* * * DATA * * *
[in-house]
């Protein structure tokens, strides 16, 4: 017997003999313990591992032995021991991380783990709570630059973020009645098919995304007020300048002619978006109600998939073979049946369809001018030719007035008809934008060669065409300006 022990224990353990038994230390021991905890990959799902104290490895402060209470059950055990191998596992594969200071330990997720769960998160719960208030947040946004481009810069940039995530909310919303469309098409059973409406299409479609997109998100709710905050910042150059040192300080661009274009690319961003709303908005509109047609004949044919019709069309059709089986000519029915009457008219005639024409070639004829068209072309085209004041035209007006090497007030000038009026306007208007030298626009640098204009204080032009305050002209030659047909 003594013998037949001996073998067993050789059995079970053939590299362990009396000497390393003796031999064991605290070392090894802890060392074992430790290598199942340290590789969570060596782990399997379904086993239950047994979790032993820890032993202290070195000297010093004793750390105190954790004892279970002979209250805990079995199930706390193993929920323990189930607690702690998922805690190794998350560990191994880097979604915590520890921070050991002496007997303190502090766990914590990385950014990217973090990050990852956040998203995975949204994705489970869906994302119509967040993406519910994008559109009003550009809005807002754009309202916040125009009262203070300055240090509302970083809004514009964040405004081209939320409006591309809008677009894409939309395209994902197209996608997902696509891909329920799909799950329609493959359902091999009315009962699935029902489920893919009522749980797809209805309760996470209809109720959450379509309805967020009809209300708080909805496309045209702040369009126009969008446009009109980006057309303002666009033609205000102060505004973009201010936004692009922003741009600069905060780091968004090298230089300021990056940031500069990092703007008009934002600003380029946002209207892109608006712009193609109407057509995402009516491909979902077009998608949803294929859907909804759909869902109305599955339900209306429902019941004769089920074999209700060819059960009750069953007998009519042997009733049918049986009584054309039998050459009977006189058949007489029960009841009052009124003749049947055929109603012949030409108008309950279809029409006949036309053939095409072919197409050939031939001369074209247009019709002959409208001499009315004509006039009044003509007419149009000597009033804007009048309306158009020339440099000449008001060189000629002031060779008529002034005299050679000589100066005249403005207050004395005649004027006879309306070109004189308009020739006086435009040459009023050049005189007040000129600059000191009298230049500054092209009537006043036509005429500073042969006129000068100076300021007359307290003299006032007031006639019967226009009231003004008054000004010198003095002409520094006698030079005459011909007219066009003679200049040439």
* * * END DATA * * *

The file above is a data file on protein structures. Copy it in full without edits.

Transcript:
[in-house]
């Protein structure tokens, strides 16, 4: 017997003999313990591992032995021991991380783990709570630059973020009645098919995304007020300048002619978006109600998939073979049946369809001018030719007035008809934008060669065409300006 022990224990353990038994230390021991905890990959799902104290490895402060209470059950055990191998596992594969200071330990997720769960998160719960208030947040946004481009810069940039995530909310919303469309098409059973409406299409479609997109998100709710905050910042150059040192300080661009274009690319961003709303908005509109047609004949044919019709069309059709089986000519029915009457008219005639024409070639004829068209072309085209004041035209007006090497007030000038009026306007208007030298626009640098204009204080032009305050002209030659047909 003594013998037949001996073998067993050789059995079970053939590299362990009396000497390393003796031999064991605290070392090894802890060392074992430790290598199942340290590789969570060596782990399997379904086993239950047994979790032993820890032993202290070195000297010093004793750390105190954790004892279970002979209250805990079995199930706390193993929920323990189930607690702690998922805690190794998350560990191994880097979604915590520890921070050991002496007997303190502090766990914590990385950014990217973090990050990852956040998203995975949204994705489970869906994302119509967040993406519910994008559109009003550009809005807002754009309202916040125009009262203070300055240090509302970083809004514009964040405004081209939320409006591309809008677009894409939309395209994902197209996608997902696509891909329920799909799950329609493959359902091999009315009962699935029902489920893919009522749980797809209805309760996470209809109720959450379509309805967020009809209300708080909805496309045209702040369009126009969008446009009109980006057309303002666009033609205000102060505004973009201010936004692009922003741009600069905060780091968004090298230089300021990056940031500069990092703007008009934002600003380029946002209207892109608006712009193609109407057509995402009516491909979902077009998608949803294929859907909804759909869902109305599955339900209306429902019941004769089920074999209700060819059960009750069953007998009519042997009733049918049986009584054309039998050459009977006189058949007489029960009841009052009124003749049947055929109603012949030409108008309950279809029409006949036309053939095409072919197409050939031939001369074209247009019709002959409208001499009315004509006039009044003509007419149009000597009033804007009048309306158009020339440099000449008001060189000629002031060779008529002034005299050679000589100066005249403005207050004395005649004027006879309306070109004189308009020739006086435009040459009023050049005189007040000129600059000191009298230049500054092209009537006043036509005429500073042969006129000068100076300021007359307290003299006032007031006639019967226009009231003004008054000004010198003095002409520094006698030079005459011909007219066009003679200049040439």